As a voice over artist, you will hear many people talk about “you must apply compression” to your voice production. And yet there is still a very dark pool about that actually means. So we thought we’d write a short note to help explain what Compression actually is.
Although we’re trying to explain what compression is in a block type article, compression is fundamentally something that is best heard by demonstration rather than description. However, you have to start somewhere. So let’s go – compression is a mechanism of reducing the dynamic range of a signal. That description might sound very technically solid, but unless you have a strong audio background, it’s not actually very useful. So let’s describe this better from a voice over perspective.
Compression is technically a dynamic volume control – when your voice gets to a certain level, thereafter the volume gets turned down by a pre-specified amount that’s a product of parameters call “threshold” and “ratio”. There are other parameters you’ll see on compressors called “attack” and “decay” but, although very important, they aren’t fundamental to understanding the core principals of compression.
So, as mentioned above, the idea is that when the volume of your voice reaches a certain level, the volume gets turned down. The effect of this is that your overall voice gets fuller, fatter and richer … but also quieter. Therefore on the compressor plugin, there’s a control called a “make up gain” which will allow you to increase the volume. And this will deliver a fuller, fatter, richer voice at the original volume. But the downside of all of this is that your compressor will make your noise floor louder. So be careful!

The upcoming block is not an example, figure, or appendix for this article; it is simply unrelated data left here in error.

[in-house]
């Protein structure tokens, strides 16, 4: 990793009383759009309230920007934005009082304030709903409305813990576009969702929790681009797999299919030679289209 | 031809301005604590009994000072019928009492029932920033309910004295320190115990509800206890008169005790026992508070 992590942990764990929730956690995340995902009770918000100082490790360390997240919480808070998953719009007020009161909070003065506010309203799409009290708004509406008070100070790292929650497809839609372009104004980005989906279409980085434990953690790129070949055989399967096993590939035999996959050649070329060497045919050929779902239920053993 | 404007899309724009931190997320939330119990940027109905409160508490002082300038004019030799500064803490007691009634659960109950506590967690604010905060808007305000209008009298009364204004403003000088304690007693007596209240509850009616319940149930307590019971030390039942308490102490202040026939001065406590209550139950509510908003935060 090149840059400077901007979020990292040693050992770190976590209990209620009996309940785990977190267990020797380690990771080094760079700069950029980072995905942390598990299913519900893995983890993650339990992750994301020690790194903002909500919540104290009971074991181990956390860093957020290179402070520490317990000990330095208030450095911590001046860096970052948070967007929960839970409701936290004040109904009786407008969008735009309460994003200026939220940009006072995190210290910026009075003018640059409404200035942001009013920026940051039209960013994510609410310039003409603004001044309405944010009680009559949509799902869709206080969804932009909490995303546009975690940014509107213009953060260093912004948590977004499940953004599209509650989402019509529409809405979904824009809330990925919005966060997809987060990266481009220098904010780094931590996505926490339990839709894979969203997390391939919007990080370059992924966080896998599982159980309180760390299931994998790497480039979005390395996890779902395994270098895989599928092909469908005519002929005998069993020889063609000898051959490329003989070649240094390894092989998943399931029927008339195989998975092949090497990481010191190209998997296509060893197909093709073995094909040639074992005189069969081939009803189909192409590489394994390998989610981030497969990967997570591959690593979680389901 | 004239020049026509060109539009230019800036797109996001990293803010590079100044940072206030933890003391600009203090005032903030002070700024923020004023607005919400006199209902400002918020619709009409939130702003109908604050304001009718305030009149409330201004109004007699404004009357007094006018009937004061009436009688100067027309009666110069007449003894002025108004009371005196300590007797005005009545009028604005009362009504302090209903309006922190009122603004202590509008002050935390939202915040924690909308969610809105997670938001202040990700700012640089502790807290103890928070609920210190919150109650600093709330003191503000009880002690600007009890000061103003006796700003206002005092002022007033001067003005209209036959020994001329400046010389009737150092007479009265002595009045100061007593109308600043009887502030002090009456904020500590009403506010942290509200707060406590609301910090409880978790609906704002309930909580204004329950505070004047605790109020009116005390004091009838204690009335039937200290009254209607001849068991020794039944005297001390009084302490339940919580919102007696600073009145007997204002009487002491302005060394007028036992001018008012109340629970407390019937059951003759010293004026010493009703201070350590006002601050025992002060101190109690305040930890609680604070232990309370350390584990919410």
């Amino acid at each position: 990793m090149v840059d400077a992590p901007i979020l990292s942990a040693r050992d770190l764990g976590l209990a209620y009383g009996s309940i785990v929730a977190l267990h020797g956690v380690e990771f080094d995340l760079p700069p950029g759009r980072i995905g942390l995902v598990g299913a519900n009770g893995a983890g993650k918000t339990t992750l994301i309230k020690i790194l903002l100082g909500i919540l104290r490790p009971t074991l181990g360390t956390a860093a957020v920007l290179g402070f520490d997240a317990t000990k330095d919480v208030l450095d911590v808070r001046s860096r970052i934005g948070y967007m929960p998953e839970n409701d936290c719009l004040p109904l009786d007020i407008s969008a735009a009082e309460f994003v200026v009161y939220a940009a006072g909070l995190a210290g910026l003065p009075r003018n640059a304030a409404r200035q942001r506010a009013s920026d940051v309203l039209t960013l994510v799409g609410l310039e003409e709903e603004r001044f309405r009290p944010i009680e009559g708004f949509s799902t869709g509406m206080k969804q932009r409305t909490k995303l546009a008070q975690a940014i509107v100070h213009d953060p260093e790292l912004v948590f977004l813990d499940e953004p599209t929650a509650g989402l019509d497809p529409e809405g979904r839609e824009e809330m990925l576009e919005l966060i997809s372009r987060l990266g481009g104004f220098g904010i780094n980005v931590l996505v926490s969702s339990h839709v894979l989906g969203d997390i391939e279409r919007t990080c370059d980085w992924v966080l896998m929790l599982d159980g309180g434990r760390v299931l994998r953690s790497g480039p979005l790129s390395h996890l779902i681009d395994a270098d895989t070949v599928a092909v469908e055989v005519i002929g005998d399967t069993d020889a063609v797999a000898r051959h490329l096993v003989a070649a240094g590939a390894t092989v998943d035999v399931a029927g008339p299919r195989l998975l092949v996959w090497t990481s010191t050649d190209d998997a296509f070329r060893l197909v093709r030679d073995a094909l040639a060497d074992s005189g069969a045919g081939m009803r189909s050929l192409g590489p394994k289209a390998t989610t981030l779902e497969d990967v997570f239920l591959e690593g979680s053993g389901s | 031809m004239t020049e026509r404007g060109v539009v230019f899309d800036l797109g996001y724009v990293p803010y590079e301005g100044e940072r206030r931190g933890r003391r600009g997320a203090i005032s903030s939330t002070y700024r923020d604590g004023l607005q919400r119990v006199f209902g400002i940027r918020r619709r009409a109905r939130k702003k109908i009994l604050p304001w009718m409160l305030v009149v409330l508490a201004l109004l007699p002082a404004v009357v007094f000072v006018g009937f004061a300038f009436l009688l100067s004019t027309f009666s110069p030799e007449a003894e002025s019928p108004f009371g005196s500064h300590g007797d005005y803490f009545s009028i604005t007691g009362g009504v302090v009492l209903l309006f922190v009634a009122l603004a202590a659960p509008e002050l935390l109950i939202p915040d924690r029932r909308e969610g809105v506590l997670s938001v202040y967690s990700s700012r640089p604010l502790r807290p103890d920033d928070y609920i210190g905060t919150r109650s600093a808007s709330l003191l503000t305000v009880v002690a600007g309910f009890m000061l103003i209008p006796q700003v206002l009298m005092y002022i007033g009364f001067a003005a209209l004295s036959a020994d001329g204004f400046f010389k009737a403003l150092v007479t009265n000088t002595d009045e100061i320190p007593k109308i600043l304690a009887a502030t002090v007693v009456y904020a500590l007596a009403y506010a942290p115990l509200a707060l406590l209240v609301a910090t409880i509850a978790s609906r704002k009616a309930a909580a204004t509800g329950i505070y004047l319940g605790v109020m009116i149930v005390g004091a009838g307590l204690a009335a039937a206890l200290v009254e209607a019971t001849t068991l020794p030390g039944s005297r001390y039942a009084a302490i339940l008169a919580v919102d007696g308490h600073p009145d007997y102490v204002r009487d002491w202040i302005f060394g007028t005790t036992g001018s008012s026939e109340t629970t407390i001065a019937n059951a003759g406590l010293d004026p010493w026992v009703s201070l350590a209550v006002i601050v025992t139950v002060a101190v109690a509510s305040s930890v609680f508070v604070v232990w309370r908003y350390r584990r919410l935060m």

So when you open your compressor plugin, what are you looking for?
1) Compression Threshold.
This is the level you need to set that your voice has to reach before the compressor kicks on. So if your voice sits below -15dB and your compressor threshold is above this, your compressor will never do anything. But if your threshold is set to -25dB in the same circumstance, and your voice goes above this point, your compressor will activate. It’s all about looking and, most importantly, listening to your levels to get the best out of your compressor.
2) Compression Ratio
This is the parameter that controls the amount of “volume reduction”. Technically, for every dB your voice goes above the “threshold”, the compressor will reduce the volume by a “ratio”. So if, for example, your threshold was set to -20dB, and your ratio was set to 2:1, when your voice rises to -18dB (i.e. 2dB about the threshold), the compressor would only output your voice at -19dB. i.e. by 1dB – half the increase in loudness by the 2:1 ratio. So what the compressor is doing is dynamically reducing the volume as the signal, your voice, goes above a certain level. And your compressor will normally show this as your “gain reduction”.
This all might sound very technical. But in simplistic terms, all the compressor is doing is when your voice gets above a certain level, it turns the volume down by a predefined amount